Indeed, in our study, 16 (1.2%) patients had a final diagnosis of testicular cancer. None of these patients underwent ultrasound examination before surgical exploration; ten tumors were discovered during surgical exploration, and the others were discovered during postoperative visits. The literature concerning TT and testicular cancer is controversial, relatively poor, and mainly based on case reports. Chilvers et al.[21] showed that torsion did not have any role in the etiology of tumors; however, embryonal carcinoma, a type of testicular cancer, can mimic torsion.[22] In a retrospective study including 32 patients who had a diagnosis of TT, Uguz et al.[23] showed the association of testicular torsion with testicular cancer to be up to 6.4%. Therefore, DUS for adults might be useful in the case of any doubt regarding tumors. This would prevent the risk of performing a direct scrotal-opening approach to limit the risk of local recurrence in cases of testicular tumors.[24]

Finally, we tried to identify clinical and biological factors that could help to improve TT diagnosis in adults before surgery. Only clinical symptoms and physical examination criteria (erythema/swelling, a high position of the testicle, and nausea/vomiting) were found to be related to TT in adults. Our findings are in keeping with previous reports, notably on one recent clinical score developed from a pediatrician population and validated in an adult population.[25] These results emphasize the fundamental role of clinical examination and interrogation, which remain the cornerstones of TT diagnosis.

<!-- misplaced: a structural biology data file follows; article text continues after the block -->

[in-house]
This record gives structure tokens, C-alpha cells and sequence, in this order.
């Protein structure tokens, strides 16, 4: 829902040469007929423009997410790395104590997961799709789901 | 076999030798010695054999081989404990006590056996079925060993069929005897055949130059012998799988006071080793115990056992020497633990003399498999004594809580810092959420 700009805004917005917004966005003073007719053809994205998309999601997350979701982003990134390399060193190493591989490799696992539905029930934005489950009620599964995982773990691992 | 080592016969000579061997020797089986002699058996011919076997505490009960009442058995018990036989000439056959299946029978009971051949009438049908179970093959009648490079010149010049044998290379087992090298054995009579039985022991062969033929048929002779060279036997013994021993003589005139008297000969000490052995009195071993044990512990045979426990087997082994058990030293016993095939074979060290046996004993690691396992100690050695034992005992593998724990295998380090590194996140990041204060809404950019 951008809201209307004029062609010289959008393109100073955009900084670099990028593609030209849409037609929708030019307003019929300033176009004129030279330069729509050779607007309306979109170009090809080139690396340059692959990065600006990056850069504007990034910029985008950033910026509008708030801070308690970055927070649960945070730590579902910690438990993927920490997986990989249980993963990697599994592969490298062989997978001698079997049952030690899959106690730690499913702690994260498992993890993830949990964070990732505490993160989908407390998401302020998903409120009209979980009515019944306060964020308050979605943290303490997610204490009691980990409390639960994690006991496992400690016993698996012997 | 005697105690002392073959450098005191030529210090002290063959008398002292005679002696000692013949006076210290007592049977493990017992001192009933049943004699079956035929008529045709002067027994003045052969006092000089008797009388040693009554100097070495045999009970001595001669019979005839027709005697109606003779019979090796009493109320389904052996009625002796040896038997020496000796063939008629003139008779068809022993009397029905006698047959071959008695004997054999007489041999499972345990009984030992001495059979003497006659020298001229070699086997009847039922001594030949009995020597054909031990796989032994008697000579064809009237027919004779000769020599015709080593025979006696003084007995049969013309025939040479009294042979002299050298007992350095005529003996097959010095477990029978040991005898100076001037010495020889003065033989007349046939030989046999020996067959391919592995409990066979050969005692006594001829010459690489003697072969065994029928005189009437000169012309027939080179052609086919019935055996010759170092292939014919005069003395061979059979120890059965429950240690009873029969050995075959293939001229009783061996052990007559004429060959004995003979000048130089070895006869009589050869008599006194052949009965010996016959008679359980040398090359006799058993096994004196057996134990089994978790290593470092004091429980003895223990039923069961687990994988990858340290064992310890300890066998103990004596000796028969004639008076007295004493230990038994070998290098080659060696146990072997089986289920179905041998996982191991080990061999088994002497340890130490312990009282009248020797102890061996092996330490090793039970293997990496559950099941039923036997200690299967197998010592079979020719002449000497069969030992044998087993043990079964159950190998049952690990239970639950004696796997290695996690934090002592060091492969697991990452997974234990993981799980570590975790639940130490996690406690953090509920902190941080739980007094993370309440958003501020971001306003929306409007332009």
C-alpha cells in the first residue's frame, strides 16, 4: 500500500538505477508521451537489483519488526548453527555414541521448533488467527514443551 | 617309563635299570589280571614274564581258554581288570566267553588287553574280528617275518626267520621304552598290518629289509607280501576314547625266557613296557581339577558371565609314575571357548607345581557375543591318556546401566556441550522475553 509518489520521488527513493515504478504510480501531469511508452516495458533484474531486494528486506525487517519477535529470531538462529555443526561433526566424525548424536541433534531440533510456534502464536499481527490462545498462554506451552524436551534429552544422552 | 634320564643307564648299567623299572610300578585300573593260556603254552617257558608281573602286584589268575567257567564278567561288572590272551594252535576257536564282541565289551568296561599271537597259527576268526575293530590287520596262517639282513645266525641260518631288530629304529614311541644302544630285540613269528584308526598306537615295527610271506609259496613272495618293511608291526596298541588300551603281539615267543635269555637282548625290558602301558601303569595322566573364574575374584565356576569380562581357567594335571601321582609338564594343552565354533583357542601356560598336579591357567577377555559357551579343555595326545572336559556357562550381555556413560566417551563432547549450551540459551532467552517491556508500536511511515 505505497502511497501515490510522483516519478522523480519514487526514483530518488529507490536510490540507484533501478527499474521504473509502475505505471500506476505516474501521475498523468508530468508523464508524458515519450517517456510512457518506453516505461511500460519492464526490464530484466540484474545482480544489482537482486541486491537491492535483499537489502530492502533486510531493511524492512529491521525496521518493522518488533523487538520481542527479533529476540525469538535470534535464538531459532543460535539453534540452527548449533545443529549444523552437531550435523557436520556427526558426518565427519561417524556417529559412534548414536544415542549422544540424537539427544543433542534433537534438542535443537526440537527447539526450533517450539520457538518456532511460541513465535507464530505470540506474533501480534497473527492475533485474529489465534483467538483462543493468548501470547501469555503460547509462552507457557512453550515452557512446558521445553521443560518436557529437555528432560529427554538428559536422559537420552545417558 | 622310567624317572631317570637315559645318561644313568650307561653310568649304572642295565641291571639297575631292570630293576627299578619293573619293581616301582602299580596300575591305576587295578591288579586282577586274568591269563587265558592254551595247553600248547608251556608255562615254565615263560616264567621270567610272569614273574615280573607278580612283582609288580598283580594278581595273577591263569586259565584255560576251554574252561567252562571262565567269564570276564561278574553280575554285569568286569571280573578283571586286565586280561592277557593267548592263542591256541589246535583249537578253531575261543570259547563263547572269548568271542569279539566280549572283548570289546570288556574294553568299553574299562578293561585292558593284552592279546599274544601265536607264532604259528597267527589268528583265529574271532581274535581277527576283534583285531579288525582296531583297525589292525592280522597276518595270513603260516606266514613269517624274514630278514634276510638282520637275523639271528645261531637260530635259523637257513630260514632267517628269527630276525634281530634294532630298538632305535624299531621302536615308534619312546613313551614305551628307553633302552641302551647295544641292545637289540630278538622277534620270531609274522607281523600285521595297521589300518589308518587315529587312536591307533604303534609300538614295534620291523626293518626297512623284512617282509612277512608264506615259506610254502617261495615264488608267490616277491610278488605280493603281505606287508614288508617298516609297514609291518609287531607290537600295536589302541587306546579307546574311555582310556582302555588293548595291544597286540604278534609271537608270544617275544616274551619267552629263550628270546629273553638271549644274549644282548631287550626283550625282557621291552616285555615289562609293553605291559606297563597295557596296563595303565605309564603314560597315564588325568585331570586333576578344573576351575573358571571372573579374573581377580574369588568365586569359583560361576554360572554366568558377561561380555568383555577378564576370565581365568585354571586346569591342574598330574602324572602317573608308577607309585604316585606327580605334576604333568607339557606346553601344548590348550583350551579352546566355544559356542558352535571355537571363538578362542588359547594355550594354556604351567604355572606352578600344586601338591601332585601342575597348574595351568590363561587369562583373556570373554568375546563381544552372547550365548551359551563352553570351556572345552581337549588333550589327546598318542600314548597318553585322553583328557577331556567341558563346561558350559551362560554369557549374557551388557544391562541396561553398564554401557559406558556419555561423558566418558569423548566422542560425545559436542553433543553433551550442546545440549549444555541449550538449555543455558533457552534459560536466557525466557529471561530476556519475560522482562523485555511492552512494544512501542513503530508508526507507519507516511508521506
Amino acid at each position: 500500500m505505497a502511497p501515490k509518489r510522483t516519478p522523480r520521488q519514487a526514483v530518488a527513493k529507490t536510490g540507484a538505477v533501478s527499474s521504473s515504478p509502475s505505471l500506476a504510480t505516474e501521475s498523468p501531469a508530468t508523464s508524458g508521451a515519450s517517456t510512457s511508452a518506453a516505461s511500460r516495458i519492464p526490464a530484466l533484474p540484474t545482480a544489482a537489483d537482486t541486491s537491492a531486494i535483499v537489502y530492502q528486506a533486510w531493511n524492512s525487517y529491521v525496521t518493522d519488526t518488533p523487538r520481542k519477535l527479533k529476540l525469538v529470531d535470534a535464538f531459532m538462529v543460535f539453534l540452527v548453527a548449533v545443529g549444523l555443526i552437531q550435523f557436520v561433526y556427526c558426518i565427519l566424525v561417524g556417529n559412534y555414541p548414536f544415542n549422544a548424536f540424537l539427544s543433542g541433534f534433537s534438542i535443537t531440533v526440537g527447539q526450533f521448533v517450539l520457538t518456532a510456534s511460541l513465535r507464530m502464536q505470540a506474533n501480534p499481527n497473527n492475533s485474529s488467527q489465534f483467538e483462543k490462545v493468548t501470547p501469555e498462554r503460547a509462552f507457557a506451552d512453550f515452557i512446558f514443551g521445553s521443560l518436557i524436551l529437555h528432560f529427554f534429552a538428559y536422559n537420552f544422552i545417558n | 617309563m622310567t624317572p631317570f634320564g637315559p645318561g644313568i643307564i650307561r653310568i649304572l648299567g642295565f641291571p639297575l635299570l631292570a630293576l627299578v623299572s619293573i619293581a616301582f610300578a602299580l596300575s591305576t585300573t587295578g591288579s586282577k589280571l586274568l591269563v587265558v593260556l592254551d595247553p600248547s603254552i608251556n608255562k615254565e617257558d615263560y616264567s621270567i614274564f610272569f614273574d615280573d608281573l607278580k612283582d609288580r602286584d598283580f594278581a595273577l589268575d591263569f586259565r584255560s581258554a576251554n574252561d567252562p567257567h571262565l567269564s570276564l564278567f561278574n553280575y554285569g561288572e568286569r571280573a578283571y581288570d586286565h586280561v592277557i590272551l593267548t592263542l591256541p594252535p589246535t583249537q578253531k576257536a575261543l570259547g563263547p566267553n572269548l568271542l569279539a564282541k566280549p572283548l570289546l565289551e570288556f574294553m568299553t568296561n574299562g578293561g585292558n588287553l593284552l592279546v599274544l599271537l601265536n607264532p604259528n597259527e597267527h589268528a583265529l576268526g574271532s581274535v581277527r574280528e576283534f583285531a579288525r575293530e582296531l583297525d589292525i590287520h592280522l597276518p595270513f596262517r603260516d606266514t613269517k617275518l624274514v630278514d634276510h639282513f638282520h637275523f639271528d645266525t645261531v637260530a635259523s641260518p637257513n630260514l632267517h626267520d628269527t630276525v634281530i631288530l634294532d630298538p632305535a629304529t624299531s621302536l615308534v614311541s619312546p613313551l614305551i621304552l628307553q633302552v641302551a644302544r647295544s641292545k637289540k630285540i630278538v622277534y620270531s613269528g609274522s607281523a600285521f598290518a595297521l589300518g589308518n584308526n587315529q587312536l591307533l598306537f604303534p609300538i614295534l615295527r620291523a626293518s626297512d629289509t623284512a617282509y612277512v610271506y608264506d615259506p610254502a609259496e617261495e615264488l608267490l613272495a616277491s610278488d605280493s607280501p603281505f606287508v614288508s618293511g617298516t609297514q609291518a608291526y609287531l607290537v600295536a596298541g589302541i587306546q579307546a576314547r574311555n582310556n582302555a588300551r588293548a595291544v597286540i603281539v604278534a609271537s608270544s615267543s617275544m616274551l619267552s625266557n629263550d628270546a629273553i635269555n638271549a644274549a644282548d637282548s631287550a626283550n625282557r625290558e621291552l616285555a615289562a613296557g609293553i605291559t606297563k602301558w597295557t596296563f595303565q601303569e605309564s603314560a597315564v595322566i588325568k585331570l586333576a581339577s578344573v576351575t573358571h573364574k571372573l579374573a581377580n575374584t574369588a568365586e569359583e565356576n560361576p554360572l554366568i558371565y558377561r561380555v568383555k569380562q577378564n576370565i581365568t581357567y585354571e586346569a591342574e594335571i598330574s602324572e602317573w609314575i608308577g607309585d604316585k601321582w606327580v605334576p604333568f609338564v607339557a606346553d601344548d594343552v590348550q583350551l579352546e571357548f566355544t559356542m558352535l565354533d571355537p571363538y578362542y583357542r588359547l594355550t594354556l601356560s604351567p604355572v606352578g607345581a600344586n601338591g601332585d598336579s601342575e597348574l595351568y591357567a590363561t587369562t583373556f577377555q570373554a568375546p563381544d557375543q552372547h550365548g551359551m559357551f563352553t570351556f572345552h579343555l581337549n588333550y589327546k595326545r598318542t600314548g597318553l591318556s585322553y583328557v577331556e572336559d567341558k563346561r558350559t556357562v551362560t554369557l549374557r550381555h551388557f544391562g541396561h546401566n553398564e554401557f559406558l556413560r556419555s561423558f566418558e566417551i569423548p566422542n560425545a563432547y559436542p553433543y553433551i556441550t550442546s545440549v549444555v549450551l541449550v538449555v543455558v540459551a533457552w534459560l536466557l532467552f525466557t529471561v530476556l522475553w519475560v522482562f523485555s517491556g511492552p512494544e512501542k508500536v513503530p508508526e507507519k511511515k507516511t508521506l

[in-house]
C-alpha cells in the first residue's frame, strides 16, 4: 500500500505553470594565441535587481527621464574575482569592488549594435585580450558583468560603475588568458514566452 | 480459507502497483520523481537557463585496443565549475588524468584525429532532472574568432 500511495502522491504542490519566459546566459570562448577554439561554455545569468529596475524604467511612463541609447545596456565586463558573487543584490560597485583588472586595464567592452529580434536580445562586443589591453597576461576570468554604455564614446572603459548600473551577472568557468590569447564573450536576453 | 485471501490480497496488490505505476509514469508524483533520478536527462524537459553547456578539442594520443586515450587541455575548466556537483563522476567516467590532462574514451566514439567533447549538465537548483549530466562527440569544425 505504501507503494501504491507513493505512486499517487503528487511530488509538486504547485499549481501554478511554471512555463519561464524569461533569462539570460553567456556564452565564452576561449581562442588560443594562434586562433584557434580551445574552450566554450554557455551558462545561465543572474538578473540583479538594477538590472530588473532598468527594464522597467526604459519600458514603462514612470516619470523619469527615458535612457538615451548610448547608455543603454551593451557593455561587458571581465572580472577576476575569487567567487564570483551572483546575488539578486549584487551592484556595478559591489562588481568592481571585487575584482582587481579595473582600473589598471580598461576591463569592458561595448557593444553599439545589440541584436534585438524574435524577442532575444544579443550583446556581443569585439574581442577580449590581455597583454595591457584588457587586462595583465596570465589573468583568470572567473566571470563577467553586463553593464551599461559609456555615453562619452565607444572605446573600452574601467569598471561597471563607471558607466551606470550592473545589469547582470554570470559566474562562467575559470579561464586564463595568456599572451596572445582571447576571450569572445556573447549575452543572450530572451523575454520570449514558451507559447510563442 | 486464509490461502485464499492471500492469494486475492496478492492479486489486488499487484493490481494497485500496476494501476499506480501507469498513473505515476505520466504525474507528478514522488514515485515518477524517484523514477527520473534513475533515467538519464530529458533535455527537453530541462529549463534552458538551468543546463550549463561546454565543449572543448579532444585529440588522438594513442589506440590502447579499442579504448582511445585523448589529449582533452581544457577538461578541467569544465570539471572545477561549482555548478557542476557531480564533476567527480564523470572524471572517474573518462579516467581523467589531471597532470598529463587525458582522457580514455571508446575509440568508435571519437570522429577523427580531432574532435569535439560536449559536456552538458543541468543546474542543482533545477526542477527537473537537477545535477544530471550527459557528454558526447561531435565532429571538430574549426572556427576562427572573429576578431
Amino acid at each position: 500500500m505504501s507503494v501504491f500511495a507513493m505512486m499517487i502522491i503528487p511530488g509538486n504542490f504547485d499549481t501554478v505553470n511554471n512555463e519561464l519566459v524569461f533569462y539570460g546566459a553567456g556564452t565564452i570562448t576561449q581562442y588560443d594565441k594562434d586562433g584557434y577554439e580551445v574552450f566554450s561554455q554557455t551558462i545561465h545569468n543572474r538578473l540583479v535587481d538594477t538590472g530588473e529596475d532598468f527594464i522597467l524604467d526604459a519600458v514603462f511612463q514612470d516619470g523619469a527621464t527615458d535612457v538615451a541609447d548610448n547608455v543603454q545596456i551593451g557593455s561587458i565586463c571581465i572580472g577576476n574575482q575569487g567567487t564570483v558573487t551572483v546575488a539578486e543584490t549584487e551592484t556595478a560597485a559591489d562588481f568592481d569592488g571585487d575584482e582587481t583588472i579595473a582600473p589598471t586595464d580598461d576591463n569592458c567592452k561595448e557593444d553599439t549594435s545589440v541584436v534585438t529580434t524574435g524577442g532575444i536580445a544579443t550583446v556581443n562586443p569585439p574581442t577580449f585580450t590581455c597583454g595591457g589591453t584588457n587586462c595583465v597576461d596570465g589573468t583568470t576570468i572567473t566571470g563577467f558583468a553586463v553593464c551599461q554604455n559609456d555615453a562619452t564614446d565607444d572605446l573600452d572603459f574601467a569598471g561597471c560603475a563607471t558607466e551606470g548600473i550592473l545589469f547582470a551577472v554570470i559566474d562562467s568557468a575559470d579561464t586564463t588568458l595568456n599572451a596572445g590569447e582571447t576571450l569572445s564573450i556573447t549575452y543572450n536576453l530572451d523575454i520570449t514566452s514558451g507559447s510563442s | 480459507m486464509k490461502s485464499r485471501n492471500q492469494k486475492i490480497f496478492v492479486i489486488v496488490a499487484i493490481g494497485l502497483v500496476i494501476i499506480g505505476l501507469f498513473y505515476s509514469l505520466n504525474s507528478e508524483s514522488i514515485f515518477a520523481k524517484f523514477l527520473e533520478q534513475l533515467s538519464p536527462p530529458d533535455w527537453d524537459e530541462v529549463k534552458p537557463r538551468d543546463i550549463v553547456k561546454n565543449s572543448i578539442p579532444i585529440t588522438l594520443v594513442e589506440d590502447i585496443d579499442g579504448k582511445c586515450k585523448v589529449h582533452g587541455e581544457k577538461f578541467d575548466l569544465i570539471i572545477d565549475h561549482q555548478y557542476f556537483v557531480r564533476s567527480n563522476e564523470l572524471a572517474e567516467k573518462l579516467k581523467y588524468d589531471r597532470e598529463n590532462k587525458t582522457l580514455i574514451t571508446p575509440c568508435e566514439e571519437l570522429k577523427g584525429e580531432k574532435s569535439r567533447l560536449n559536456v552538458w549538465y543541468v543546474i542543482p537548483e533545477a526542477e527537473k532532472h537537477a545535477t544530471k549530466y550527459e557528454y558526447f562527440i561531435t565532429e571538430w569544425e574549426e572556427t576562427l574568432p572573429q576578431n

Our study has several limitations that should be acknowledged. The major shortcomings were those inherent to the retrospective design. The duration of symptom onset was based on an estimated time from the patient's memory instead of an accurately measured time period. As our study only included patients who underwent emergency scrotal exploration, we cannot exclude the possibility that some patients were not correctly diagnosed before surgery and therefore did not undergo surgical exploration, thus contributing to an underestimation of the TT rate. Forty percent of patients were missing data on the cremasteric reflex; consequently, this feature was not included in the analysis. Then, a significant limitation of the current study was that in almost one-third of the cases, the cause of testicular pain could not be determined. Finally, follow-up data on whether the attempted testicular salvage procedure was effective in preserving fertility or hormonal function are unknown. In other words, nonviable testes that were left in place were deemed saved. Hence, it is possible that the study testicular salvage rates were inflated.

  Conclusions Top

In this multicenter study, testicular torsion was as frequent in adults as in pediatric populations. TT must be considered in males of any age with acute scrotal findings. However, one-third of scrotal explorations for suspected testicular torsion in adults did not lead to a diagnosis, leaving room for improvements in imaging diagnostic tools. Although rarely found, the diagnosis of a testicular tumor should be suspected in cases with atypical presentation in the adult population.

  Author Contributions Top

VTD, ZEK, BP, FL, and the TORSAFUF Global Study Group participated in the protocol and project development. VTD, CM, MC, VG, MF, I Duquesne, MV, KK, I Dominique, MS, ESDM, TG, LF, BGT, AMDV, NAB, WB, GM, CG, FB, MH, AM, UP, CP, WW, and XM performed data collection or management. VTD, ZEK, BP, and FL contributed to data analysis. VTD and all authors of the TORSAFUF Global Study Group help with manuscript writing and editing. All authors read and approved the final manuscript.

  Competing Interests Top

All authors declare no competing interests.

Supplementary Information is linked to the online version of the paper on the Asian Journal of Andrology website.

  References Top

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  [Table 1], [Table 2], [Table 3], [Table 4]